The irony of it all is that despite the tremendous wealth of knowledge, information, and marketing and communication potentials that has become available and that has transformed the world, virtually globalized, into a single village, the utopia of theatres, all theatres, has remained as illusive as ever, as has the dream that men and women would soon live in a single united world whose people partake equally of the wealth of the earth and enjoy their humanity free from injustice and aggression. But, unfortunately, the globalization that is taking shape at the end of this century is almost the very opposite of that dreamt-of utopia; for it seems to be creating yet more inequalities in the distribution of wealth and widening the gap between the obscenely rich and the destitutely poor. Furthermore, it seems to be mercilessly destroying all forms of cohesion within societies breaking them up into individual, lonely and depressed souls. In the absence of a vision of the future and because people, perhaps for the first time in history, dare no longer dream, the human condition at the turn of this century seems to be very grim.

We can best understand the danger inherent in the marginalization of culture when we realize that with revolution becoming extremely difficult and complex, culture now stands in the forefront of the forces that seek to confront the egocentric inhuman process of globalization. For it is through culture and through the critical outlooks it promotes, that man usually discovers the mechanisms of events and regains the strength to recover his humanity. Culture, after all, provides the idea and the ideals, which enhance mans freedom, consciousness and beauty.

In such a context, the theatre, through example and participation, can teach us how to rebuild and recreate and how to engage in the dialogue for which we all thirst –the serious and comprehensive dialogue that should be the first step towards confronting the frustration that besets the world at the turn of this century.

Our lot is to hope, and what happens today cannot be the end of time.

For four years now I have been battling with cancer. My strongest weapon in this battle has been to write frenziedly for the theatre. I have been asked, somewhat cynically, why I so stubbornly persist to write plays at a time when the theatre is receding, even fast disappearing, from our life. The question, I remember, angered me. How could I explain to my censuring interlocutor the extent of my friendship with the theatre and how could I make him understand that for me to abandon writing for the theatre as I stand a the outer limits of my life would be tantamount to an act of betrayal that would only hasten my departure. I would further say, if I had to proffer a reply that I am determined to go on writing for the theatre to the very end and would add, at the risk of repeating myself, that the theatre must stay alive because without it the world would grow lonelier, uglier and poorer. The siege may seem tight and conditions frustrating; yet I am sure that goodwill shall prevail in the world at large and that unison of goodwill shall safeguard culture and restore to the theatre both its brilliance and status.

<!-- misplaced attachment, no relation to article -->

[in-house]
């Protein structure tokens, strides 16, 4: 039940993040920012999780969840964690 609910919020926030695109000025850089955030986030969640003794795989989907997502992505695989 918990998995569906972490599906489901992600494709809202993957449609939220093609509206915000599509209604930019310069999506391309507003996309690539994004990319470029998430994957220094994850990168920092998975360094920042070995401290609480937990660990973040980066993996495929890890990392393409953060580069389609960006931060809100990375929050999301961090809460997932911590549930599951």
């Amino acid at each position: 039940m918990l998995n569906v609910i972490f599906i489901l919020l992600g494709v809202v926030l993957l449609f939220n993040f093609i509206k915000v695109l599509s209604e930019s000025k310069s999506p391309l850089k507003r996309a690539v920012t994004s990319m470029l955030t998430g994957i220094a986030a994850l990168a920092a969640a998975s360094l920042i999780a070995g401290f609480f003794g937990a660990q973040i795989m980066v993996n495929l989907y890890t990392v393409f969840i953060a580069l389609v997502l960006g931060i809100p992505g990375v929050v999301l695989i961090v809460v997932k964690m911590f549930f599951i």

Our lot is to hope, and what happens today cannot be the end of time.

Also for and around World Theatre Day:

The Index on Censorship magazine features an interview with Syrian playwright Liwaa Yazji.

There are a few translations of Wannous’s work online:

Al Jadid published this opening section from “Rape, trans. Nezar Andary and Osama Isber.

The King is the King” is online in full, trans. Roger Allen

A tribute from just before Wannous’s death:

Al Jadid: Sa’dallah Wannous: A Life in Theater